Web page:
From Lowestoft College student to global businessman - oil consultant James King gives town students his tips for success
- Credit: James Bass
A former Lowestoft College student who went onto build a global oil consultancy and become one of the world's leading oil experts has urged young people to pursue degree-level qualifications – because of the increasingly higher level of skills needed in today's workplace.
James King left Kirkley High School without any qualifications and went on to study an apprenticeship at Lowestoft College for four years.
His time at the college in St Peter's Street transformed his career opportunities, enabling him to be one of the few people of his generation to go to university and later establish his own successful international business.
But on a return visit to his former college to give a careers talk to current engineering students, the 51-year-old – who now lives in Thailand – said: 'When I left school without any qualifications, there was always somewhere I would've got a job. Now, they haven't got those opportunities or they are very, very limited.
'We had shipyards where we were physically building stuff. No one was without a job. We even made designer shoes. That doesn't tend to happen now. If you can't build, the best option is to go to the top and learn degree-level stuff. They've got to be educated to design rather than build. I'm telling them that their next step should be university.'
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Happily for Lowestoft though, he said his former college 'couldn't be doing any more' to prepare students for a tough job market, highlighting the higher level of courses now on offer. 'You don't have to leave this building to get what I had to go to university in London for,' said Mr King. 'They actually provide now what I had to leave to do.'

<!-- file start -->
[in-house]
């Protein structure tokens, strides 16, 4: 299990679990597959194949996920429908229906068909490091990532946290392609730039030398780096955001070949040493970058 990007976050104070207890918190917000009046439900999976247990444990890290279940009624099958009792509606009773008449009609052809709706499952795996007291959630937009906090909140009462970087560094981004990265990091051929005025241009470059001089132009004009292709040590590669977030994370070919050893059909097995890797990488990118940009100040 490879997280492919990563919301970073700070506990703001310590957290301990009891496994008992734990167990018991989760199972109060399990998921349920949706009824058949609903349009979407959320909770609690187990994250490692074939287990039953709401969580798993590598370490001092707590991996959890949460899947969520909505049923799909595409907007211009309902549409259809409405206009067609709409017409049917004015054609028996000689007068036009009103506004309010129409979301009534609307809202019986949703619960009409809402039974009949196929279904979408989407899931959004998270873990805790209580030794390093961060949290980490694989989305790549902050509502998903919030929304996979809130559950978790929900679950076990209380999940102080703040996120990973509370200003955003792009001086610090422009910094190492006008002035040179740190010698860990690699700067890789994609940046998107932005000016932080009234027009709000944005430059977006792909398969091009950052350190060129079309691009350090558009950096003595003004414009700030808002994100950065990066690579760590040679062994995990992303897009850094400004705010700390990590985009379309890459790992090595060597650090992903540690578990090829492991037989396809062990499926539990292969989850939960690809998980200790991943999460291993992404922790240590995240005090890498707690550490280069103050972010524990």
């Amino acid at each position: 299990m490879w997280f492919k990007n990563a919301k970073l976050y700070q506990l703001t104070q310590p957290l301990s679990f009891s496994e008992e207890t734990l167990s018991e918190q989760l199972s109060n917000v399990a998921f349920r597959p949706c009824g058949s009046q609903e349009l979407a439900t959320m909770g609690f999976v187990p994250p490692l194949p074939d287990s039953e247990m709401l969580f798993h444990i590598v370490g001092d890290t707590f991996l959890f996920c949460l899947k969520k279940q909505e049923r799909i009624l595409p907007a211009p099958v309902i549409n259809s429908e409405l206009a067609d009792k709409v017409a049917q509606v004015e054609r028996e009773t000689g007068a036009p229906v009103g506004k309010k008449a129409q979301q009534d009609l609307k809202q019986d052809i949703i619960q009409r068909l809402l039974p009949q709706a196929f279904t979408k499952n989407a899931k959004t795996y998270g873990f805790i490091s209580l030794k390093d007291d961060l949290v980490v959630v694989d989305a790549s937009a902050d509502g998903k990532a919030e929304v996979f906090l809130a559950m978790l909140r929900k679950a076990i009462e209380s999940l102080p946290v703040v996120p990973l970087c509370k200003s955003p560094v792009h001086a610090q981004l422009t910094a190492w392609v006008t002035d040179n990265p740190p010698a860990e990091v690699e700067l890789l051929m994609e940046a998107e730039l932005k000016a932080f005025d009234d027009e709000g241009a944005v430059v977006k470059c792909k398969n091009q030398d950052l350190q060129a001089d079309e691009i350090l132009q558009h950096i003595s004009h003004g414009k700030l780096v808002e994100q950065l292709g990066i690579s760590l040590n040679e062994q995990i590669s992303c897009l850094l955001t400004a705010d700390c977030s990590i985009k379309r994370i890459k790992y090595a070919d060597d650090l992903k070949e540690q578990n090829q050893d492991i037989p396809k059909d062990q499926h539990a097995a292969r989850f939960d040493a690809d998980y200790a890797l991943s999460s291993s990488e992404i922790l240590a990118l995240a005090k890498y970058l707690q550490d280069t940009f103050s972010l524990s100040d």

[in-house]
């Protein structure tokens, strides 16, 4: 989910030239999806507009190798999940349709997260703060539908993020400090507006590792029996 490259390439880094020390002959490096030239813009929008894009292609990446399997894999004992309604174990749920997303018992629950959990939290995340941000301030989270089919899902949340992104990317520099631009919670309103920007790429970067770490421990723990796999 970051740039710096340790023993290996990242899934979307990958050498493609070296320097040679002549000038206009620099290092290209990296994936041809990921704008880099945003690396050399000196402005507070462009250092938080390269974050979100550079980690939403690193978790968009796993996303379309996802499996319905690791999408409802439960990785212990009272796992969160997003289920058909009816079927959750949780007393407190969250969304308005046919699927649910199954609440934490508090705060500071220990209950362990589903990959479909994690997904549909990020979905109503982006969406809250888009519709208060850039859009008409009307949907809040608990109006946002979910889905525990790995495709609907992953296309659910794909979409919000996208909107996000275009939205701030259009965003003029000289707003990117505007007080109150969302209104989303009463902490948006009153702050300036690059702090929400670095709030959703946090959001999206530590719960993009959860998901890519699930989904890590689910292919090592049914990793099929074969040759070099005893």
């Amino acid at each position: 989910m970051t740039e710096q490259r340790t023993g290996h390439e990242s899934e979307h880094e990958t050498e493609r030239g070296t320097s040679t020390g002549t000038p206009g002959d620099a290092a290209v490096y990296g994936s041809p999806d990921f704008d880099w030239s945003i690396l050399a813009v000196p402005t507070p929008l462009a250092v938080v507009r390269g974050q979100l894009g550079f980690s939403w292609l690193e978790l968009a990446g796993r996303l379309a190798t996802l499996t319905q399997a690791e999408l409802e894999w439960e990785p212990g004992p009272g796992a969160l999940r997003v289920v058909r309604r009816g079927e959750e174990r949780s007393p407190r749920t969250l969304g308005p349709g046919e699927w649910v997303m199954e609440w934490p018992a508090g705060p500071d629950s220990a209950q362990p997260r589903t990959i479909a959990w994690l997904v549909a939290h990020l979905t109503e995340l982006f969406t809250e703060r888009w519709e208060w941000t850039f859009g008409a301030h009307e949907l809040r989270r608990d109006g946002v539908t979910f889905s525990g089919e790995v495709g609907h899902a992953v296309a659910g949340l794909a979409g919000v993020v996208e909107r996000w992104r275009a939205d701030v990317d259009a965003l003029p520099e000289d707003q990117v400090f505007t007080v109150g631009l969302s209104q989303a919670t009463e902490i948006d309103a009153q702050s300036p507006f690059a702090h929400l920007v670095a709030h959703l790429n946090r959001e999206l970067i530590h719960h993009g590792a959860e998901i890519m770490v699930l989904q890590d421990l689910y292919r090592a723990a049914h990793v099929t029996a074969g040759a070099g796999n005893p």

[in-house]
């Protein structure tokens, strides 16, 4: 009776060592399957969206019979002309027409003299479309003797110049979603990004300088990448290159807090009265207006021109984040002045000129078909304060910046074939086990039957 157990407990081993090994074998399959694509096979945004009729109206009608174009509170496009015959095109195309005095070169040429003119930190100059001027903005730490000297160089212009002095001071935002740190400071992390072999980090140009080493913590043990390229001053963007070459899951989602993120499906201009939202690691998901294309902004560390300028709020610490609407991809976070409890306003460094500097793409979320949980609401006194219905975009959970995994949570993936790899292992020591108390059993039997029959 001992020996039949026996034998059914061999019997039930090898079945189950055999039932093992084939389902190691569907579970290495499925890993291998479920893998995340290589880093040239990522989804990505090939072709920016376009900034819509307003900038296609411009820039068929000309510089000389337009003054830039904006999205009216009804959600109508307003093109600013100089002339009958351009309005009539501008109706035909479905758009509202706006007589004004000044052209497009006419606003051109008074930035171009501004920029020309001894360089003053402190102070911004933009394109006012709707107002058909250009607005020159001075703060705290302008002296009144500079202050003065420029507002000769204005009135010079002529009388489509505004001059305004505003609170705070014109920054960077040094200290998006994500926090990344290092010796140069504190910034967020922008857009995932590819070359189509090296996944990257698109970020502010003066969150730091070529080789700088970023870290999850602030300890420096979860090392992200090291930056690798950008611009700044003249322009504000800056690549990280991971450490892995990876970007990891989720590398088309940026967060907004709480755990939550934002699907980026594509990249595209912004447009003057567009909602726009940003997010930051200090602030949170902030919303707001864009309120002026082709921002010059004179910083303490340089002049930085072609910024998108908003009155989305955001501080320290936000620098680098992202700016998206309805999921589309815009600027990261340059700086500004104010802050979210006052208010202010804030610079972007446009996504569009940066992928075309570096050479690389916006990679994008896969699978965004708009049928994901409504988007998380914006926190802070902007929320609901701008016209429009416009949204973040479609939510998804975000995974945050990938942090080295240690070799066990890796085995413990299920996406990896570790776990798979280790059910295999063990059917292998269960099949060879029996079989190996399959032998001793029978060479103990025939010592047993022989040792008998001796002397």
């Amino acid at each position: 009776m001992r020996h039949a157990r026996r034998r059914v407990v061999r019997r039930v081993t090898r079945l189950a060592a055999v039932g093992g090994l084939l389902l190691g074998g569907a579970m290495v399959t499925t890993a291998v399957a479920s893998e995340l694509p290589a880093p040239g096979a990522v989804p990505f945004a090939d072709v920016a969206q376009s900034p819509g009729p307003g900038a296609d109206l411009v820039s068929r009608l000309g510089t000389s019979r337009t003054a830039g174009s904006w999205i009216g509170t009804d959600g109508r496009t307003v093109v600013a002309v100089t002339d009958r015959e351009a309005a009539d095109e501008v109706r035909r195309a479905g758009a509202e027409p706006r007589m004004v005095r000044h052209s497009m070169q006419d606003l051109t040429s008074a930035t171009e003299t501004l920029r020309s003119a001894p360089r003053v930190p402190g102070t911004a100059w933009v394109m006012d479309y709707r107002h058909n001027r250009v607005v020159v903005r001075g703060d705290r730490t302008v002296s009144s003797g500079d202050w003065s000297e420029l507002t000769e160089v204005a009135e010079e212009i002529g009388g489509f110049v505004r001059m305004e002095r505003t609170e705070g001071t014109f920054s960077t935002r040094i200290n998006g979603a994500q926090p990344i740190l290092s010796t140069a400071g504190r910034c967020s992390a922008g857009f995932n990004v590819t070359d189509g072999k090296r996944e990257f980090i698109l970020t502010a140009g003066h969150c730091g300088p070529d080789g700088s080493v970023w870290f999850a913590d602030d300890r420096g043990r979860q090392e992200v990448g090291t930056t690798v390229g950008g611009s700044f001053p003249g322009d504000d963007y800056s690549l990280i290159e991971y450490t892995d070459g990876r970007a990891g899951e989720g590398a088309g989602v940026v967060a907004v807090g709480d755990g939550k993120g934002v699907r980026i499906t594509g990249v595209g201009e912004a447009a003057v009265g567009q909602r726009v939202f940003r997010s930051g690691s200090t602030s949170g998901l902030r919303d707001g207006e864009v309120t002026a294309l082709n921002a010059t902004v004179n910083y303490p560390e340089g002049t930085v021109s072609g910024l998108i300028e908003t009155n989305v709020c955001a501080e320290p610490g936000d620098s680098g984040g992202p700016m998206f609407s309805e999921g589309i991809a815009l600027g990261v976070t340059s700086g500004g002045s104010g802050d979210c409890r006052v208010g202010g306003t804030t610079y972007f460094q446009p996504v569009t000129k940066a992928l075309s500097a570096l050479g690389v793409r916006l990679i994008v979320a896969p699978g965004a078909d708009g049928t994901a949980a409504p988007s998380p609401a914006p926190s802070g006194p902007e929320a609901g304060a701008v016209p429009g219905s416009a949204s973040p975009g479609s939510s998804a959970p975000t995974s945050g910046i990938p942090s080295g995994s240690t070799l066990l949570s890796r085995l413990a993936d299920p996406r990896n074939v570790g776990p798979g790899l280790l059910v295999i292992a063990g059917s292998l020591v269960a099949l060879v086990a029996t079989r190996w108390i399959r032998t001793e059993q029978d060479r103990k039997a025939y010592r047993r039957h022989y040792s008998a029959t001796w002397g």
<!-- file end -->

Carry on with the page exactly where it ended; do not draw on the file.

As well as offering a wide range of apprenticeships and further education courses, students also have the option in many subjects to obtain higher level qualifications – including degrees or something equivalent.
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Although he said things like tuition fees and living expenses are concerns for many students, following his talk last Thursday (May 14), Mr King said: 'Speaking to the kids, I'm not sure they're aware of the opportunities they've got. I got a sense they weren't necessarily sure it was here on their doorstep.
'I've only done what I've done because of the teachers here. They've always had some fantastic members of staff.'
Ferlin Quantrill, business and innovation manager at Lowestoft College and previously the college's head of engineering for nine years, said it was 'inspirational' for the students to hear Mr King's story.
'His journey has been from somebody who had no qualifications to a top-class, world-recognised engineer, which is fantastic for them to be able to hear,' Mr Quantrill said.
He added that the college's curriculum was geared to the industries students might go into and the skills they might need in the workplace - and that the college would add courses if ever it felt there was a demand for a particular industry.
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